Size: 19.5 x 27.5 inches
Artist: Leger, Fernand
About the artist:
Léger served in the military from 1914 to 1917. His “mechanical” period, in which figures and objects are characterized by tubular, machinelike forms, began in 1917. During the early 1920s he collaborated with the writer Blaise Cendrars on films and designed sets and costumes for performances by Rolf de Maré’s Ballets Suédois; in 1924 he completed his first film, Ballet mécanique, which was neither abstract nor narrative but a series of seemingly unrelated images (a woman’s teeth and lips, machines, ordinary objects, and routine human activities). Léger opened an atelier with Amédée Ozenfant in 1924, and 1925 presented his first murals at Le Corbusier’s Pavillon de l’Esprit Nouveau at the Exposition Internationale des arts décoratifs. In 1931 he visited the United States for the first time. In 1935 the Museum of Modern Art, New York, and the Art Institute of Chicago presented an exhibition of his work. Léger lived in the United States from 1940 to 1945 but returned to France after the war. In the decade before his death, Léger’s wide-ranging projects included book illustrations, monumental figure paintings and murals, stained-glass windows, mosaics, polychrome ceramic sculptures, and set and costume designs. In 1955 he won the Grand Prize at the São Paulo Bienal. Léger died on August 17 of that year at his home in Gif-sur-Yvette, France. The Musée Fernand Léger was inaugurated in 1960 in Biot, France.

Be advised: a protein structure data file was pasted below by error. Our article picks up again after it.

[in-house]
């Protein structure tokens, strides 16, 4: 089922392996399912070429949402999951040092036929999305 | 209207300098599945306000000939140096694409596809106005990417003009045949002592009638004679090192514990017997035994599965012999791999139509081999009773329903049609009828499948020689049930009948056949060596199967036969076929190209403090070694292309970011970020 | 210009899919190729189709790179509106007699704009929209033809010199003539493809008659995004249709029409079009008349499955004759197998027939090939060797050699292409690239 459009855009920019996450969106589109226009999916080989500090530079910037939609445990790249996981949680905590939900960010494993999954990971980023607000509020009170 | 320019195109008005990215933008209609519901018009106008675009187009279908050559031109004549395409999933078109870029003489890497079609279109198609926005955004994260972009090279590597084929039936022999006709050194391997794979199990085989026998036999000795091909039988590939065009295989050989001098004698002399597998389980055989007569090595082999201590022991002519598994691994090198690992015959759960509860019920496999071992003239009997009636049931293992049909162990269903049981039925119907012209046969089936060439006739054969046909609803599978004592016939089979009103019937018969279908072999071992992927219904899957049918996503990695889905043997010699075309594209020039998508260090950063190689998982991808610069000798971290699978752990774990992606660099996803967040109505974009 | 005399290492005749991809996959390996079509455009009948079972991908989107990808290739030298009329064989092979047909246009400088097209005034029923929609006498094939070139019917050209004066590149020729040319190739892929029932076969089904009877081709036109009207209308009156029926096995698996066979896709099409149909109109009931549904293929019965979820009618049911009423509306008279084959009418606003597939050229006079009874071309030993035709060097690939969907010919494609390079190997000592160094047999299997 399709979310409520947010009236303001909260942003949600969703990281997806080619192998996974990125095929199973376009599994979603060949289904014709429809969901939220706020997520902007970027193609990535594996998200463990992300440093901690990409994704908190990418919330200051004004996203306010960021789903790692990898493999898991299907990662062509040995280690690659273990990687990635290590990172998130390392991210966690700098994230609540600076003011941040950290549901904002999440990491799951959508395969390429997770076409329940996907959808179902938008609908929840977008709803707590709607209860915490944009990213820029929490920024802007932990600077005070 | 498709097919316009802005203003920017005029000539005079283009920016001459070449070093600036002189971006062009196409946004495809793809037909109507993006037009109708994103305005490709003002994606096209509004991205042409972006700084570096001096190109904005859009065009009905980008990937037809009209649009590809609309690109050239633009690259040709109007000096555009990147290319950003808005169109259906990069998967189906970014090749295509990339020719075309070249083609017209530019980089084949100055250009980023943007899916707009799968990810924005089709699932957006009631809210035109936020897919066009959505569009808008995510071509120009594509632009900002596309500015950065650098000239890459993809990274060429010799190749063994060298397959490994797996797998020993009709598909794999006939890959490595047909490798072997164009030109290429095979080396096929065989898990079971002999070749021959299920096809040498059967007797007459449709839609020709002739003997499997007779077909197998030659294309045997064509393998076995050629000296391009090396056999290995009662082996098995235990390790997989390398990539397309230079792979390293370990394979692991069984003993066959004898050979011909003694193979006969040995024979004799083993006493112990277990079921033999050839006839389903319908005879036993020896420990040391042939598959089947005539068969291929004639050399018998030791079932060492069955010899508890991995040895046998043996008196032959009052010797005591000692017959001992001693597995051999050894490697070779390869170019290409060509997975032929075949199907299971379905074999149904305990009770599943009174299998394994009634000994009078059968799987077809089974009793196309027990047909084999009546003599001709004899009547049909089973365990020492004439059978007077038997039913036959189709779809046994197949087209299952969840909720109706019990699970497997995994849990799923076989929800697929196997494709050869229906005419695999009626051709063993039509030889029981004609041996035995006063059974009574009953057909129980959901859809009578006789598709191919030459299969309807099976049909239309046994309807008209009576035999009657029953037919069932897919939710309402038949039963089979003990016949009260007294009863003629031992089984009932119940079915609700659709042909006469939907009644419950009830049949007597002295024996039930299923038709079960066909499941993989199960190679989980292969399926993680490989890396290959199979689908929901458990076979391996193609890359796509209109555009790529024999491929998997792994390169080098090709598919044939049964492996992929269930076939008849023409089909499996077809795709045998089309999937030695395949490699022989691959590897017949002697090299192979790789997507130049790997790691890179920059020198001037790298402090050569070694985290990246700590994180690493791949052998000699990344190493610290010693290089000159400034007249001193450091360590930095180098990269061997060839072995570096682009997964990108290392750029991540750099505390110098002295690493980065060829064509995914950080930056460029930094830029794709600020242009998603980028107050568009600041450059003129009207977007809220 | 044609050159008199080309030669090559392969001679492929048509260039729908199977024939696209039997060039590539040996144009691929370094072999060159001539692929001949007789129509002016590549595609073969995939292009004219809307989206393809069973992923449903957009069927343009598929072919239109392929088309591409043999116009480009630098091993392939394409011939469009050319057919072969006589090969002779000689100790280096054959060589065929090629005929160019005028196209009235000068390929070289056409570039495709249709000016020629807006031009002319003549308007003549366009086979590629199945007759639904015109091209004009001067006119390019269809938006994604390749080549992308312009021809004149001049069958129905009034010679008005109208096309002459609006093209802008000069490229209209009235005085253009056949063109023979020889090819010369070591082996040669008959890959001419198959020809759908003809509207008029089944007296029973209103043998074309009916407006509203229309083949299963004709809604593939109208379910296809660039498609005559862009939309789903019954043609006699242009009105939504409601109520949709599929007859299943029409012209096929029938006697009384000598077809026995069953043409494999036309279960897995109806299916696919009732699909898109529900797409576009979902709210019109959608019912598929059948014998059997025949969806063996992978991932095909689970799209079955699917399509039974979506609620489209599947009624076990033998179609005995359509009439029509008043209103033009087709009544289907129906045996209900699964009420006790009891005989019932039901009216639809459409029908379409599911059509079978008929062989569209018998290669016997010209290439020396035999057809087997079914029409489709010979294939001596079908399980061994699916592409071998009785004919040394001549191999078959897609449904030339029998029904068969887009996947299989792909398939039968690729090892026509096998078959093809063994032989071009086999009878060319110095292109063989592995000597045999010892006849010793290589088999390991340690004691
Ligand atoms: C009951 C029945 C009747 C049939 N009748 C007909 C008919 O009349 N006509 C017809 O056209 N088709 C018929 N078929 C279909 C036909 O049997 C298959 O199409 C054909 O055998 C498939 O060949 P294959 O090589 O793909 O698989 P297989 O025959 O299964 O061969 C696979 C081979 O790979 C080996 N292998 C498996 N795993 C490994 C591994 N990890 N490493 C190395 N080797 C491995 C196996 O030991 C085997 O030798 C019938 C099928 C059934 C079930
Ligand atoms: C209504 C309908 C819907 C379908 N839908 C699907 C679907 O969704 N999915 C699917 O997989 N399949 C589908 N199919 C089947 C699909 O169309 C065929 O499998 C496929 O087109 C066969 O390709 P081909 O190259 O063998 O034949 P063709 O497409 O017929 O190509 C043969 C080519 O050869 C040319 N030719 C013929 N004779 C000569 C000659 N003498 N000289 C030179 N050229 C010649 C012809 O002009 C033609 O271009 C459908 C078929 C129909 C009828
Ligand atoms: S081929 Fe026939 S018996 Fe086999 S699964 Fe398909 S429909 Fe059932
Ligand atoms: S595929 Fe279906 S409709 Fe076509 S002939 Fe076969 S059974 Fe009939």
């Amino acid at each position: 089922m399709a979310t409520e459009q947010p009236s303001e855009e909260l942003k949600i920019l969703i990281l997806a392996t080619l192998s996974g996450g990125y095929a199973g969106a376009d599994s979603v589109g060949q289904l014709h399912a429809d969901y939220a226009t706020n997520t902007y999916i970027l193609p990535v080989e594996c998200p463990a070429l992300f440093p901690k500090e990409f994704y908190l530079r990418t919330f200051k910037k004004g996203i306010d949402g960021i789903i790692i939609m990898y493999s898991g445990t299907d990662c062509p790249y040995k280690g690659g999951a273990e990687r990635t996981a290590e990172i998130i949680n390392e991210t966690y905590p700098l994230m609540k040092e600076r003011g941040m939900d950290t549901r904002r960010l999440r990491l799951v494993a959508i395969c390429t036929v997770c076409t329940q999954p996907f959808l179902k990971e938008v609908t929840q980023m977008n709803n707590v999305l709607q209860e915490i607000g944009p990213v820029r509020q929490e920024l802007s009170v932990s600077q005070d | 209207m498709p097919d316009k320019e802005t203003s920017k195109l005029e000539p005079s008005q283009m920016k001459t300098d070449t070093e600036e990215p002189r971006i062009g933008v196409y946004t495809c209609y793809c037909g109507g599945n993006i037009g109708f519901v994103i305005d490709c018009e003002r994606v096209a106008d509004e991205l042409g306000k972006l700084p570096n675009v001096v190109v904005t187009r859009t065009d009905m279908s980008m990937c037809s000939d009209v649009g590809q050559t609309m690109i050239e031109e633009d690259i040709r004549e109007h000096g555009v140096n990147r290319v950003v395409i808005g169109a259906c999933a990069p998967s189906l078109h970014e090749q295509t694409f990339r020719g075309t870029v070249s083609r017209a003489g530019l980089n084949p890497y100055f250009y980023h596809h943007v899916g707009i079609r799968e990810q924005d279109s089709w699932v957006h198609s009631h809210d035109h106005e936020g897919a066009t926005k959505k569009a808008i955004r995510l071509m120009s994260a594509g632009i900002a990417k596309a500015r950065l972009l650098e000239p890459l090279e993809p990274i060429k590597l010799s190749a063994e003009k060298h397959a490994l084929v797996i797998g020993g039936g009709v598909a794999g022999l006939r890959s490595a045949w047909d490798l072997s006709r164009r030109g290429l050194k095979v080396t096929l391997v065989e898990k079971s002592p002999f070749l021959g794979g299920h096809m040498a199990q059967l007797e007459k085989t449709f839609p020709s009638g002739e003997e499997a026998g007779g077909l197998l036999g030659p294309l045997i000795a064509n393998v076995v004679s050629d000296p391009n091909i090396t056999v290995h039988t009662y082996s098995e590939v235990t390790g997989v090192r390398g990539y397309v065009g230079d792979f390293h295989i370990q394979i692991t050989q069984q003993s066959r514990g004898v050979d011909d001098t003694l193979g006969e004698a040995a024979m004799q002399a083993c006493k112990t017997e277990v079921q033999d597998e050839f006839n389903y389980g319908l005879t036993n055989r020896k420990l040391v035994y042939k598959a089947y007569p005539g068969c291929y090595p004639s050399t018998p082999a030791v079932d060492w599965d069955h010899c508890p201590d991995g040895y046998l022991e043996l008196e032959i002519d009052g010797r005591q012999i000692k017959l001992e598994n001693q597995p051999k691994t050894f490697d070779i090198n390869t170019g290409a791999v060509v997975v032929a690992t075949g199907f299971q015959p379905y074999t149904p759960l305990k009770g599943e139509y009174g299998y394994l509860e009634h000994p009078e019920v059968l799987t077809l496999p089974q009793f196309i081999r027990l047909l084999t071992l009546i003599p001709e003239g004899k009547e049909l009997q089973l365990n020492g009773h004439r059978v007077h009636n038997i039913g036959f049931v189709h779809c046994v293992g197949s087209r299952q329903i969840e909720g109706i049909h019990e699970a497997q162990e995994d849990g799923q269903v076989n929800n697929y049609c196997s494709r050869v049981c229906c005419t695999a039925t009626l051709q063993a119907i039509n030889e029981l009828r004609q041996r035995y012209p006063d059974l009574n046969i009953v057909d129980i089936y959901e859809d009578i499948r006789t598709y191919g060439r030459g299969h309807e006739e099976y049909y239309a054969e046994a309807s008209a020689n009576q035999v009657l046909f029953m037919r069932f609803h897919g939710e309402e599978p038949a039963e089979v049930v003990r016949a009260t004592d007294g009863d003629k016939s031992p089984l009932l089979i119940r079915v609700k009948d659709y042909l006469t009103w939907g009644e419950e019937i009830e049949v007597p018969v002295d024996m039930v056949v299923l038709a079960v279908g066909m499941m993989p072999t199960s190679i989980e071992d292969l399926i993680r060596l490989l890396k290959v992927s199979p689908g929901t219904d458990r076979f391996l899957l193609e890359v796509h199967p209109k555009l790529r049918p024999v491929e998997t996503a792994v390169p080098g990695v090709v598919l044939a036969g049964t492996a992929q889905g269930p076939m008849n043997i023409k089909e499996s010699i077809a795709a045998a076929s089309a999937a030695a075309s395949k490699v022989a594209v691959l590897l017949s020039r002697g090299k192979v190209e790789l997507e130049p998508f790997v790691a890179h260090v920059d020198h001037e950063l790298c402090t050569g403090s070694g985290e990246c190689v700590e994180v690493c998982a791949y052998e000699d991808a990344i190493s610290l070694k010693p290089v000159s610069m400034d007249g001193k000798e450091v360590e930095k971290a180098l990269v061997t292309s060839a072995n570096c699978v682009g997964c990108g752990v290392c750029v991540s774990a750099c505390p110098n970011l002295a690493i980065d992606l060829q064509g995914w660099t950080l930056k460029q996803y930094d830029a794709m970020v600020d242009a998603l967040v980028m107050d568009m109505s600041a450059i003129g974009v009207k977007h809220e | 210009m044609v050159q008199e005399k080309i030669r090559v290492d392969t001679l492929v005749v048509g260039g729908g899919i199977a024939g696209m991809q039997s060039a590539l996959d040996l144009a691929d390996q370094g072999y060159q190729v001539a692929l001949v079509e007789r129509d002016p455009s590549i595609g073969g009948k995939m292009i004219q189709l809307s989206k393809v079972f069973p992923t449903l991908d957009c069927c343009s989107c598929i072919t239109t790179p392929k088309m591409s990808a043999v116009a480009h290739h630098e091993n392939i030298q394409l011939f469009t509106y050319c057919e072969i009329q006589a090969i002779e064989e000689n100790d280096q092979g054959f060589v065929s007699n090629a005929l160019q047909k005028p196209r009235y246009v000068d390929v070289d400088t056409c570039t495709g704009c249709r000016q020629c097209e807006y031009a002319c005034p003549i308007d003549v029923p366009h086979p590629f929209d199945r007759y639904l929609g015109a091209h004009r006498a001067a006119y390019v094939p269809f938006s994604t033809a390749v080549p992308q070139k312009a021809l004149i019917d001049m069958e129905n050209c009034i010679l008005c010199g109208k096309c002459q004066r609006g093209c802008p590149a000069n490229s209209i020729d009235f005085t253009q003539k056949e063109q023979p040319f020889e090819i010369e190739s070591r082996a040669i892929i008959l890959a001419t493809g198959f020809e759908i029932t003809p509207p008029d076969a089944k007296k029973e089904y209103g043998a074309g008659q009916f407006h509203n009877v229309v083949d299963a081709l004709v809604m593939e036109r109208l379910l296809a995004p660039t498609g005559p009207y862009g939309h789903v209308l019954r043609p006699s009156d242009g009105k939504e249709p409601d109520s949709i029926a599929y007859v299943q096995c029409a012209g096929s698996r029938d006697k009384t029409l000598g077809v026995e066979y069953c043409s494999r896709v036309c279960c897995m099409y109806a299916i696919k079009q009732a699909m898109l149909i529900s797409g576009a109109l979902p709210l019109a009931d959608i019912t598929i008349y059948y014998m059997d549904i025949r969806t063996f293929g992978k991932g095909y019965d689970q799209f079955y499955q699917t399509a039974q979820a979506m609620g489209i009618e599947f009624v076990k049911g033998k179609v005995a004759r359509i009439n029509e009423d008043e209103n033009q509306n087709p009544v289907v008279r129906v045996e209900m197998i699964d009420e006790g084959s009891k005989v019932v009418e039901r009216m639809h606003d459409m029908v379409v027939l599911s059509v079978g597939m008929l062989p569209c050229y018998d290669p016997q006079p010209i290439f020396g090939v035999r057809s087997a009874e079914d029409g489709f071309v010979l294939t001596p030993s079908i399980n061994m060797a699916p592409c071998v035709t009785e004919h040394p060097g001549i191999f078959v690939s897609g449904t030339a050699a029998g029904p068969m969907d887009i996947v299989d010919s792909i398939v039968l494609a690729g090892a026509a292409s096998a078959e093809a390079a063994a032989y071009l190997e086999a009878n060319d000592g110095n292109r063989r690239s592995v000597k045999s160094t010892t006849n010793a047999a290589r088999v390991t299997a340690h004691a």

This poster is in excellent condition, unlined, and from a private collection. This poster would be a great addition to a living room, office space and would bring color to any place.